Phish continued their summer onslaught with two very different second sets at the Mann on Tuesday and Wednesday nights in Philadelphia. Tuesday’s showcase was chock full of creative improv, including the unquestionable jam of the tour thus far in a stunning, long-form rendition of “Fuego.” Wednesday night’s second set was highlighted by another in the recent line of exploratory, wide-open “Chalk Dust” jams, but was played in more straight forward fashion following the top-shelf opener. Instead of analyzing the shows as individual performances, let’s look at the overall musical takeaways from Phish’s stand the the City of Brotherly Love.
Any discussion of Mann highlights must start with “Fuego.” Phish drastically matured their newest springboard from its first to its second outing, unfurling one of their elite modern jams out of the brand new piece. Phish’s late-career musical re-development has led them to this type of wide-open, thematic excursion. The band demonstrated ultimate on-stage comfort as they calmly navigated this deeply exploratory adventure. The music was orchestral in nature and carried a very free, yet refined vibe. Trey carved out gorgeous melodies—delicate portals to heaven—as the band engaged in a jam that could only have been played in 2014. No rush, total comfort, and flowing as single course from start to finish while fluidly rolling through distinct improvisational ideas. “Fuego” is not only Phish’s newest jam, it is a launch pad to a new type of jam—patient, sprawling, free form journeys that move between developed themes. These are the jams that many of us dreamt of when we thought about Phish playing as the guys neared age 50. Each band member led different parts of this excursion, all with utmost nuance and subtly, forming a wholly collaborative endeavor. And just as one thought Phish would bring this jam to a huge crescendo like SPAC’s version, Trey led the troops out the back door and into the most intricate groove throwdown we’ve heard this tour. The Mann’s “Fuego” was pure, long form Phish genius, and all signs point to more stunning journeys from Phish’s newest monster.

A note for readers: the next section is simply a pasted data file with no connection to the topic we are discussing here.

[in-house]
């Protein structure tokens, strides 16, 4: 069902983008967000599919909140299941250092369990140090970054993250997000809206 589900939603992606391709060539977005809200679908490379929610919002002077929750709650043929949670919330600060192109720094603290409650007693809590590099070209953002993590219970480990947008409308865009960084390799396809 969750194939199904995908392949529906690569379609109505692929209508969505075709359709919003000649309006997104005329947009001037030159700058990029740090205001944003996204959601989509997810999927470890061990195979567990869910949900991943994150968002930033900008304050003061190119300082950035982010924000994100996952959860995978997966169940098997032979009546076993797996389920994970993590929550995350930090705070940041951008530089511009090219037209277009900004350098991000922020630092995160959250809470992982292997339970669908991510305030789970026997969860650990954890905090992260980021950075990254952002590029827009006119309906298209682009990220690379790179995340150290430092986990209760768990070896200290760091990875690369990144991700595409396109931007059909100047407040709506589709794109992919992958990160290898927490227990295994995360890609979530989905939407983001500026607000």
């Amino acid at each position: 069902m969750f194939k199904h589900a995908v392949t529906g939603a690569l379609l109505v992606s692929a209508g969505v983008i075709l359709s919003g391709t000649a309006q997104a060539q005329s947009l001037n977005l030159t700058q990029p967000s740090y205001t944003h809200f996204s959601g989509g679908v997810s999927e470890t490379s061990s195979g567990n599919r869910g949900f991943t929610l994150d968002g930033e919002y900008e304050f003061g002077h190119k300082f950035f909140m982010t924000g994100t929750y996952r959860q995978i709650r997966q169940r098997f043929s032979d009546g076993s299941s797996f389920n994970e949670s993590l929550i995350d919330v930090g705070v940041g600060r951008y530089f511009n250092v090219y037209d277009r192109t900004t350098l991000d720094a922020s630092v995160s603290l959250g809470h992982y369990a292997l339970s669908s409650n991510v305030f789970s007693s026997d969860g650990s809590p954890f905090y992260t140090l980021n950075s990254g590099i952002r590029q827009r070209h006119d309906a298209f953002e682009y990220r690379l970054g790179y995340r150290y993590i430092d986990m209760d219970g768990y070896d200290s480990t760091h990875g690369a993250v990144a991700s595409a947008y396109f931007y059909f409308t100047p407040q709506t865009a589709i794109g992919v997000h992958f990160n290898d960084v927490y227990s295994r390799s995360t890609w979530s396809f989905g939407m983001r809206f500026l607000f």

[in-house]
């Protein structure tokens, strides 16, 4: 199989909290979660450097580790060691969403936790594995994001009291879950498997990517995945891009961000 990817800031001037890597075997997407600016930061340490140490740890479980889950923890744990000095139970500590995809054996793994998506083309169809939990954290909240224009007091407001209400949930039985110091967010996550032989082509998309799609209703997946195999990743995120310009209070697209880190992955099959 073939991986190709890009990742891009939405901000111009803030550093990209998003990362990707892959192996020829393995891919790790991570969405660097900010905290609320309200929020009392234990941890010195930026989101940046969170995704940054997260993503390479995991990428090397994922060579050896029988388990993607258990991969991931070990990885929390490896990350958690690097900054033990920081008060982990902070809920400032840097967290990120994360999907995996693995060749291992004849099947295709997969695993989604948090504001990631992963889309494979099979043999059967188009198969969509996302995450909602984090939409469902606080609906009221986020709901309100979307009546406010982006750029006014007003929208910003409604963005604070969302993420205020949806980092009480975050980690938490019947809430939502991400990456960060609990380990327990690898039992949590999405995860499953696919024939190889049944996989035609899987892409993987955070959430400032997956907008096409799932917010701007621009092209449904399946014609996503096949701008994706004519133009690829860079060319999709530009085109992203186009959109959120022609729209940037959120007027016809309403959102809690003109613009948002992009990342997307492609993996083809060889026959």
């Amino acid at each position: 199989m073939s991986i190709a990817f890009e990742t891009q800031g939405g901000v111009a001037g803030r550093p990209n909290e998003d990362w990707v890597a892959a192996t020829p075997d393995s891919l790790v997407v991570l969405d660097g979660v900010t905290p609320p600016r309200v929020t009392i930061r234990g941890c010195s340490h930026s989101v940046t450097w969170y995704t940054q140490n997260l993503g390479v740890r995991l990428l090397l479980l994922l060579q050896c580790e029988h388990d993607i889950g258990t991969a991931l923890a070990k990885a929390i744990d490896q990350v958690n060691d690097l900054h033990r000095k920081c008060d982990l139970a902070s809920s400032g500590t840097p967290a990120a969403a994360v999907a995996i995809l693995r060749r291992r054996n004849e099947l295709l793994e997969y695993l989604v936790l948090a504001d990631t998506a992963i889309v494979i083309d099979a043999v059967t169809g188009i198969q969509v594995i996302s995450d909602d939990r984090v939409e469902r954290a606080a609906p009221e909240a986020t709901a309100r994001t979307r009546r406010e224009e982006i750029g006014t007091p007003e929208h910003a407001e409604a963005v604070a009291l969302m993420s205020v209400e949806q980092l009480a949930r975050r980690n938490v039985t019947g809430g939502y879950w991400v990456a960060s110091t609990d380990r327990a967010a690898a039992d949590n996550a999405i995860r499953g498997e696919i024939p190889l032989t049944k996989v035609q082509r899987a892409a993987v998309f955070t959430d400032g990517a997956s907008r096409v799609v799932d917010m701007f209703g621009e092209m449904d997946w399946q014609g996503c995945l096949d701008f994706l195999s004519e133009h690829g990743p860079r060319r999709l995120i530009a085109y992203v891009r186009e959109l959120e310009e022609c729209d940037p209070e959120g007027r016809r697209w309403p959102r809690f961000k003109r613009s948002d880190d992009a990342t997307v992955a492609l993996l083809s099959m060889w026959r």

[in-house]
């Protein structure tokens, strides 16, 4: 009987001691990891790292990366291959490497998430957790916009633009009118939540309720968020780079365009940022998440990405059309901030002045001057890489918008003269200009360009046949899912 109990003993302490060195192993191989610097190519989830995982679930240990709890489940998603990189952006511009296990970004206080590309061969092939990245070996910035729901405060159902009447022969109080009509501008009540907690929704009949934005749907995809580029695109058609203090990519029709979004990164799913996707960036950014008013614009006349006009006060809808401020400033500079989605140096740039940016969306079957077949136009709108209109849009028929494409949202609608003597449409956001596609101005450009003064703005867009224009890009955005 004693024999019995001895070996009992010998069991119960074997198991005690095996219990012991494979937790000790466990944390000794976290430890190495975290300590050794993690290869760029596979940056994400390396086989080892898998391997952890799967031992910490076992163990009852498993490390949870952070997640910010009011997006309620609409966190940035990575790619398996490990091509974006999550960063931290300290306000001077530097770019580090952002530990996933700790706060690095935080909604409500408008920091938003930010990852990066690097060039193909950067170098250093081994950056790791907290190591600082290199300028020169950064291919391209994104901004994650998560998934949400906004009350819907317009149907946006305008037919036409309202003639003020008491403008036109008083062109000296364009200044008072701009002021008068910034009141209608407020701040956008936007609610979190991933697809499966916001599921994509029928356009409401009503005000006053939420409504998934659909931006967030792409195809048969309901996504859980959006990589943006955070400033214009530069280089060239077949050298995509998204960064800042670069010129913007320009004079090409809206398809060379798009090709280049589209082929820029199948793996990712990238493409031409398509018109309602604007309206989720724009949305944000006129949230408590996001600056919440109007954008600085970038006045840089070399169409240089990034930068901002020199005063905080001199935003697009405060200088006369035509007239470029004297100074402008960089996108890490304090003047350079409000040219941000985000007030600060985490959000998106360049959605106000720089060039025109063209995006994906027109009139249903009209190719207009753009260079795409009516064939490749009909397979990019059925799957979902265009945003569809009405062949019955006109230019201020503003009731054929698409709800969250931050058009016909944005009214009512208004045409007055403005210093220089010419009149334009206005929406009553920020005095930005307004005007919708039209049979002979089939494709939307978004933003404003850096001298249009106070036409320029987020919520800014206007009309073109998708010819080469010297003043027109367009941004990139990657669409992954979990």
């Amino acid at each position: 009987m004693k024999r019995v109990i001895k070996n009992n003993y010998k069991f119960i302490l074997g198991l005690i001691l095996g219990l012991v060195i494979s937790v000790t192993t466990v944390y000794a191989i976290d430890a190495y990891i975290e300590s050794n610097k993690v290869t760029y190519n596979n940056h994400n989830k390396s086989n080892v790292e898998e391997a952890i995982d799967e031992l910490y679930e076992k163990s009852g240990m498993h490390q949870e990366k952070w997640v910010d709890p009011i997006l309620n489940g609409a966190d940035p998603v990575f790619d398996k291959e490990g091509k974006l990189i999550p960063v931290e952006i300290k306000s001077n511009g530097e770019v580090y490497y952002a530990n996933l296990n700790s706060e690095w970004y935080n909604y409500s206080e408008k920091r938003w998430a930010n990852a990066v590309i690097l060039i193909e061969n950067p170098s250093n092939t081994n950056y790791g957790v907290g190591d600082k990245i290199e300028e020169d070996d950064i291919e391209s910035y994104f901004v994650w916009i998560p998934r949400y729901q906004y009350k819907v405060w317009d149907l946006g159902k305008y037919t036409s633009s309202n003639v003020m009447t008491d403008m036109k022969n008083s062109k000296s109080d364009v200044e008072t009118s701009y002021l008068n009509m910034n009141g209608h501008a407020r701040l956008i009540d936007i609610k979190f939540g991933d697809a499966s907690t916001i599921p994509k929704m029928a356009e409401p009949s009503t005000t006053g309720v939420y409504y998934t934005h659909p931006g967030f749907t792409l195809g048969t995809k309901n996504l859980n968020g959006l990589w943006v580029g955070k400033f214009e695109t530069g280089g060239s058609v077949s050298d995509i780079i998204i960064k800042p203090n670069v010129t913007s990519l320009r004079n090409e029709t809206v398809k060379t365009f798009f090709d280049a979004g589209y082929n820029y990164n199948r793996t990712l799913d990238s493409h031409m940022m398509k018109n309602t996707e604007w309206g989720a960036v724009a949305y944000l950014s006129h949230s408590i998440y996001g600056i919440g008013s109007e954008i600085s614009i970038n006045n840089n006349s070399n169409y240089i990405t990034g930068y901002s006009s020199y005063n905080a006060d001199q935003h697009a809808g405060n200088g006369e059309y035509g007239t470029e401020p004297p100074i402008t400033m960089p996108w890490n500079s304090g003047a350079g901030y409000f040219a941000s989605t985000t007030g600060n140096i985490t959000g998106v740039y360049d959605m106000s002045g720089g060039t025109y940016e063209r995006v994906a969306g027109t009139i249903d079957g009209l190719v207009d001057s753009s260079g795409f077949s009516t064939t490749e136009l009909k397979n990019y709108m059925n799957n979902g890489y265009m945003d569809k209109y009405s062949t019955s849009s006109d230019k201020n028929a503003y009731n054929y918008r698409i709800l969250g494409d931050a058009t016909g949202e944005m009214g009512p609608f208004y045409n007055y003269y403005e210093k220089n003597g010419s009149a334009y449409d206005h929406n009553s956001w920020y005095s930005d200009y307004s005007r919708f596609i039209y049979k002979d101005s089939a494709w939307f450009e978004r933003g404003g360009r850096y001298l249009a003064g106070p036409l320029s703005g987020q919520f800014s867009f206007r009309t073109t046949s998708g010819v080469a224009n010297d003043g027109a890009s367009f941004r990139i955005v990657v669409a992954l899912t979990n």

Phish delved into a late set-run in Tuesday night’s show—“Ghost > 2001 > Harry Hood”—that absolutely demolished. Though Trey fought tooth and nail to get the band out of a “Tweezer” jam and into “Ghost,” once he got them there the band gained liftoff. Trey has been playing with revitalized dexterity this tour, featuring clean, multi-note runs that sound especially awesome in juxtaposition to his extensive whammy experimentation last year. Additionally, Trey has drenched his playing in original melodic phrasing has provided a powerful lead of so many Summer jams. The Mann “Ghost” combined both of these trends into a soaring piece of music that served as the night’s most profound peak. Any thoughts of a lopped off “Tweezer” vanished in this dizzying, highlight-reel “Ghost,” a second keeper from the Mann’s opening night.
And “Harry Hood” was the third. The second, deeply improvisational version in as many performances this tour punctuated a stellar set of Phish. And the beauty of this “Hood” was its absolute tenderness—a total juxtaposition to the flowing psych rock of Mansfield’s standout rendition. The Mann “Hood” saw the band delve into an immersive conversation within a stunningly delicate milieu, and they came up with yet another nugget of improvisational gold to end a very impressive frame of music. After an extensive rain delay pushed the start of the second set beyond 11 pm, the band made sure that the entire night was worth any inconvenience that people had been through.
Wednesday’s night’s second set kicked off with another top-shelf jam—something we have come to expect from the band on a nightly basis— in “Chalk Dust Torture.” Following in the footsteps of Dick’s 13’s and MSG 13’s versions, the Mann “Chalk Dust” featured many different segments of improv, however this one was notably more fluid as it morphed between feels. This jam carried an uptempo rhythm throughout, and the band seemed to surf a musical wave in whatever direction it would take them without truly developing any single section for too long. This type of protean jam has become a modern trend with “Chalk Dust,” and provides a stylistic contrast the band’s more singularly focused improvisations. (Note: They certainly have taken “Chalk Dust” in the mono-thematic direction such as Dick’s 12, but more often than not its jams fit this description.) Spanning several feels, Mann’s version’s provided a tasting menu of Phish sounds, all connected with a single thread.
Several other jams provided sub-highlights of the run. “Twist’s” tight rendition featured mini flourishes in different directions, but each time returned to structure, much like a jazz take on the song. “Mike’s Song,” though not extensive, featured more active interplay between Trey and Page, and didn’t simply default to a guitar solo. Could this be a sign of things to come? One can only hope. Each show saw one significant first set highlight each night—Tuesday, “Tube” and Wednesday, “Wolfman’s Brother.” Both pieces featured a developed jam that moved beyond convention and gave a burst of energy to otherwise routine frames of music.
All in all, the Mann was a very solid two-night stand. Whether you favor the more adventurous first show or the cleaner, more rocking second show largely depends on your stylistic preference. But whichever path Phish has chosen in each show of this short tour, whether jamming or rocking, they have executing it to near perfection. When looked at together, the two Philly shows demonstrated the yin and yang of live Phish.